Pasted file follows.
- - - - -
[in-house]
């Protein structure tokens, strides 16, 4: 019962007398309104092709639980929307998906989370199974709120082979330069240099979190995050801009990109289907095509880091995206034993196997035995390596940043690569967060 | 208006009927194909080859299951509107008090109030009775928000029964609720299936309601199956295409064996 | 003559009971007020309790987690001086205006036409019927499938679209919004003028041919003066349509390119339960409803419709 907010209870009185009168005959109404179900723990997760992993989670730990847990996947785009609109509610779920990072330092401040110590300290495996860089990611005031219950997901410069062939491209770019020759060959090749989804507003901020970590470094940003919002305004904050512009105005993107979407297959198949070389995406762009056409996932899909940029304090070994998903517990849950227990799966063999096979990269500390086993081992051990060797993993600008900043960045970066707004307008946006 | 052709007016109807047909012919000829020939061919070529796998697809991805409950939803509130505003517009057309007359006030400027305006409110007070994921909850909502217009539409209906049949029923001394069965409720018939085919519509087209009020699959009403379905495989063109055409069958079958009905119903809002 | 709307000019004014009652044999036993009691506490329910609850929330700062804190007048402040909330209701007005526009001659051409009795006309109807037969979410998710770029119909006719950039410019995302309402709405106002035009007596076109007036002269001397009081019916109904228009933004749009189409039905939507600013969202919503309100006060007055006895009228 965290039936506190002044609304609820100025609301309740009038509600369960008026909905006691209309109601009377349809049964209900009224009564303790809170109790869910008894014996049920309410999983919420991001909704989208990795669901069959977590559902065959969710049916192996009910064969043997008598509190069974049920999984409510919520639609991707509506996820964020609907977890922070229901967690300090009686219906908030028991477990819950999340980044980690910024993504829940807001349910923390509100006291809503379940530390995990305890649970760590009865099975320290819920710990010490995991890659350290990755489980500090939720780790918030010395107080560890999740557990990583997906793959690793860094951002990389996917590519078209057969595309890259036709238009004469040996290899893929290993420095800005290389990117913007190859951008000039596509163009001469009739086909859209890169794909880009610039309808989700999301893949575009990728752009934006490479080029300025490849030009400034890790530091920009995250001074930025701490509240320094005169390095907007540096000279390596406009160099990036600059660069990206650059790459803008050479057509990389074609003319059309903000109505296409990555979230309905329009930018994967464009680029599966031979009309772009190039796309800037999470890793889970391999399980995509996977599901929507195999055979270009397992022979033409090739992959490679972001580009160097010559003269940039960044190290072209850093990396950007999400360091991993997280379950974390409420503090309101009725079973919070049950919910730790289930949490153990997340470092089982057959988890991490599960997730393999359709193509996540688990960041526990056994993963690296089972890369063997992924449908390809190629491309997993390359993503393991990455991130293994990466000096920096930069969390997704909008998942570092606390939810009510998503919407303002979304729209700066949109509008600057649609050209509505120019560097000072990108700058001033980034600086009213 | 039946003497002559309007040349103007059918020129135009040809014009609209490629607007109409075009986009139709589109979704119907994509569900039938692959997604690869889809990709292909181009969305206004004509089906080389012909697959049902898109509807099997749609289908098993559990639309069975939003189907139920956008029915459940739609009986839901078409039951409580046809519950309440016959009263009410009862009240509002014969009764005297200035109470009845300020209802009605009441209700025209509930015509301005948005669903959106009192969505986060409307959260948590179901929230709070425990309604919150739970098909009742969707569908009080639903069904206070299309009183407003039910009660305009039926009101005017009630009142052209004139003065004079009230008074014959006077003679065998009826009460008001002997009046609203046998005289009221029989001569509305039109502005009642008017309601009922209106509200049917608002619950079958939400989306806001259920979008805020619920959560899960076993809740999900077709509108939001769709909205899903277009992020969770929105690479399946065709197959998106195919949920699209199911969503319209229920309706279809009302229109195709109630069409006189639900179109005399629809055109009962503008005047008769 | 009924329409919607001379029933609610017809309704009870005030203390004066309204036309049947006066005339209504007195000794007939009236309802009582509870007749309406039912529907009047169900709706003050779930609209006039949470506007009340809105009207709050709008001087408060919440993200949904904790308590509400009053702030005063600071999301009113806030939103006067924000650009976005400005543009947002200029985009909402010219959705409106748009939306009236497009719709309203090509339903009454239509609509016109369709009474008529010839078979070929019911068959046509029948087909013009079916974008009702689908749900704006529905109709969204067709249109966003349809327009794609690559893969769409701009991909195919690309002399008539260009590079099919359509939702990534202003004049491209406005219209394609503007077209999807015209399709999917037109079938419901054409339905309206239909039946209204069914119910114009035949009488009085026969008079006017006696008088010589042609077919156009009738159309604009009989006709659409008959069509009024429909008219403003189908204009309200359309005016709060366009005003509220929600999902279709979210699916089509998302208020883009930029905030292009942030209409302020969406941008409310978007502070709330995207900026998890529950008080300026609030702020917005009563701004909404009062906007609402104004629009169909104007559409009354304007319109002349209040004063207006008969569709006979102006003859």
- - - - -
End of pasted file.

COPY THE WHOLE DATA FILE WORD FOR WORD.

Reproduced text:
[in-house]
């Protein structure tokens, strides 16, 4: 019962007398309104092709639980929307998906989370199974709120082979330069240099979190995050801009990109289907095509880091995206034993196997035995390596940043690569967060 | 208006009927194909080859299951509107008090109030009775928000029964609720299936309601199956295409064996 | 003559009971007020309790987690001086205006036409019927499938679209919004003028041919003066349509390119339960409803419709 907010209870009185009168005959109404179900723990997760992993989670730990847990996947785009609109509610779920990072330092401040110590300290495996860089990611005031219950997901410069062939491209770019020759060959090749989804507003901020970590470094940003919002305004904050512009105005993107979407297959198949070389995406762009056409996932899909940029304090070994998903517990849950227990799966063999096979990269500390086993081992051990060797993993600008900043960045970066707004307008946006 | 052709007016109807047909012919000829020939061919070529796998697809991805409950939803509130505003517009057309007359006030400027305006409110007070994921909850909502217009539409209906049949029923001394069965409720018939085919519509087209009020699959009403379905495989063109055409069958079958009905119903809002 | 709307000019004014009652044999036993009691506490329910609850929330700062804190007048402040909330209701007005526009001659051409009795006309109807037969979410998710770029119909006719950039410019995302309402709405106002035009007596076109007036002269001397009081019916109904228009933004749009189409039905939507600013969202919503309100006060007055006895009228 965290039936506190002044609304609820100025609301309740009038509600369960008026909905006691209309109601009377349809049964209900009224009564303790809170109790869910008894014996049920309410999983919420991001909704989208990795669901069959977590559902065959969710049916192996009910064969043997008598509190069974049920999984409510919520639609991707509506996820964020609907977890922070229901967690300090009686219906908030028991477990819950999340980044980690910024993504829940807001349910923390509100006291809503379940530390995990305890649970760590009865099975320290819920710990010490995991890659350290990755489980500090939720780790918030010395107080560890999740557990990583997906793959690793860094951002990389996917590519078209057969595309890259036709238009004469040996290899893929290993420095800005290389990117913007190859951008000039596509163009001469009739086909859209890169794909880009610039309808989700999301893949575009990728752009934006490479080029300025490849030009400034890790530091920009995250001074930025701490509240320094005169390095907007540096000279390596406009160099990036600059660069990206650059790459803008050479057509990389074609003319059309903000109505296409990555979230309905329009930018994967464009680029599966031979009309772009190039796309800037999470890793889970391999399980995509996977599901929507195999055979270009397992022979033409090739992959490679972001580009160097010559003269940039960044190290072209850093990396950007999400360091991993997280379950974390409420503090309101009725079973919070049950919910730790289930949490153990997340470092089982057959988890991490599960997730393999359709193509996540688990960041526990056994993963690296089972890369063997992924449908390809190629491309997993390359993503393991990455991130293994990466000096920096930069969390997704909008998942570092606390939810009510998503919407303002979304729209700066949109509008600057649609050209509505120019560097000072990108700058001033980034600086009213 | 039946003497002559309007040349103007059918020129135009040809014009609209490629607007109409075009986009139709589109979704119907994509569900039938692959997604690869889809990709292909181009969305206004004509089906080389012909697959049902898109509807099997749609289908098993559990639309069975939003189907139920956008029915459940739609009986839901078409039951409580046809519950309440016959009263009410009862009240509002014969009764005297200035109470009845300020209802009605009441209700025209509930015509301005948005669903959106009192969505986060409307959260948590179901929230709070425990309604919150739970098909009742969707569908009080639903069904206070299309009183407003039910009660305009039926009101005017009630009142052209004139003065004079009230008074014959006077003679065998009826009460008001002997009046609203046998005289009221029989001569509305039109502005009642008017309601009922209106509200049917608002619950079958939400989306806001259920979008805020619920959560899960076993809740999900077709509108939001769709909205899903277009992020969770929105690479399946065709197959998106195919949920699209199911969503319209229920309706279809009302229109195709109630069409006189639900179109005399629809055109009962503008005047008769 | 009924329409919607001379029933609610017809309704009870005030203390004066309204036309049947006066005339209504007195000794007939009236309802009582509870007749309406039912529907009047169900709706003050779930609209006039949470506007009340809105009207709050709008001087408060919440993200949904904790308590509400009053702030005063600071999301009113806030939103006067924000650009976005400005543009947002200029985009909402010219959705409106748009939306009236497009719709309203090509339903009454239509609509016109369709009474008529010839078979070929019911068959046509029948087909013009079916974008009702689908749900704006529905109709969204067709249109966003349809327009794609690559893969769409701009991909195919690309002399008539260009590079099919359509939702990534202003004049491209406005219209394609503007077209999807015209399709999917037109079938419901054409339905309206239909039946209204069914119910114009035949009488009085026969008079006017006696008088010589042609077919156009009738159309604009009989006709659409008959069509009024429909008219403003189908204009309200359309005016709060366009005003509220929600999902279709979210699916089509998302208020883009930029905030292009942030209409302020969406941008409310978007502070709330995207900026998890529950008080300026609030702020917005009563701004909404009062906007609402104004629009169909104007559409009354304007319109002349209040004063207006008969569709006979102006003859």